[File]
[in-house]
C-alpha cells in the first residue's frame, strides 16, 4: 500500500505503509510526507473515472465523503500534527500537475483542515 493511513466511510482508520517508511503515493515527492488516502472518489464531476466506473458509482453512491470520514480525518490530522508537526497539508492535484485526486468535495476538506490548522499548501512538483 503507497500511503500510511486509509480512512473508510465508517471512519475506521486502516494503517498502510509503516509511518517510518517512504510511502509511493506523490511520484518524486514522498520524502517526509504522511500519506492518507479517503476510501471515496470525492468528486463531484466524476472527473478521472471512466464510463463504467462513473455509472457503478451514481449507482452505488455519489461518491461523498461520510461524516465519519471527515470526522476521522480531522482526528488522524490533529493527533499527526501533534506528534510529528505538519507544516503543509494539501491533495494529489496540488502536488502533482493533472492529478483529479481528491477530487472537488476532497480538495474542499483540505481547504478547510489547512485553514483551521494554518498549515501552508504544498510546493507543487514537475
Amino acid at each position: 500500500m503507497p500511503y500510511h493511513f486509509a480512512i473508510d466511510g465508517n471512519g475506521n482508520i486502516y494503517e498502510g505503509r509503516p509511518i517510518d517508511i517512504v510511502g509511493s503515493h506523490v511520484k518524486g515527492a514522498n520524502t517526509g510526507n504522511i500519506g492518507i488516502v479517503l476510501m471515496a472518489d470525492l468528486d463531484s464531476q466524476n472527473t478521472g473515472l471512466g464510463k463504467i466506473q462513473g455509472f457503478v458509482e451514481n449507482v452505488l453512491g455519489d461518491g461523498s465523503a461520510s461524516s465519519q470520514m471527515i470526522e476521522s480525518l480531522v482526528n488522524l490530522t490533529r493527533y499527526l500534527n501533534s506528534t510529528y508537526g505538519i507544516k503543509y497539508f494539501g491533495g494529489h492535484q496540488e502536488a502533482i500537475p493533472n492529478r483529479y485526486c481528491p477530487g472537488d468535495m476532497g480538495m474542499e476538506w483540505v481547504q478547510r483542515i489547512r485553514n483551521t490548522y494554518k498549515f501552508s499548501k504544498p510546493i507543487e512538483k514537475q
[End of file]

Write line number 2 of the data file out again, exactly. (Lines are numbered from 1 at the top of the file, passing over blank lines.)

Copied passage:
C-alpha cells in the first residue's frame, strides 16, 4: 500500500505503509510526507473515472465523503500534527500537475483542515 493511513466511510482508520517508511503515493515527492488516502472518489464531476466506473458509482453512491470520514480525518490530522508537526497539508492535484485526486468535495476538506490548522499548501512538483 503507497500511503500510511486509509480512512473508510465508517471512519475506521486502516494503517498502510509503516509511518517510518517512504510511502509511493506523490511520484518524486514522498520524502517526509504522511500519506492518507479517503476510501471515496470525492468528486463531484466524476472527473478521472471512466464510463463504467462513473455509472457503478451514481449507482452505488455519489461518491461523498461520510461524516465519519471527515470526522476521522480531522482526528488522524490533529493527533499527526501533534506528534510529528505538519507544516503543509494539501491533495494529489496540488502536488502533482493533472492529478483529479481528491477530487472537488476532497480538495474542499483540505481547504478547510489547512485553514483551521494554518498549515501552508504544498510546493507543487514537475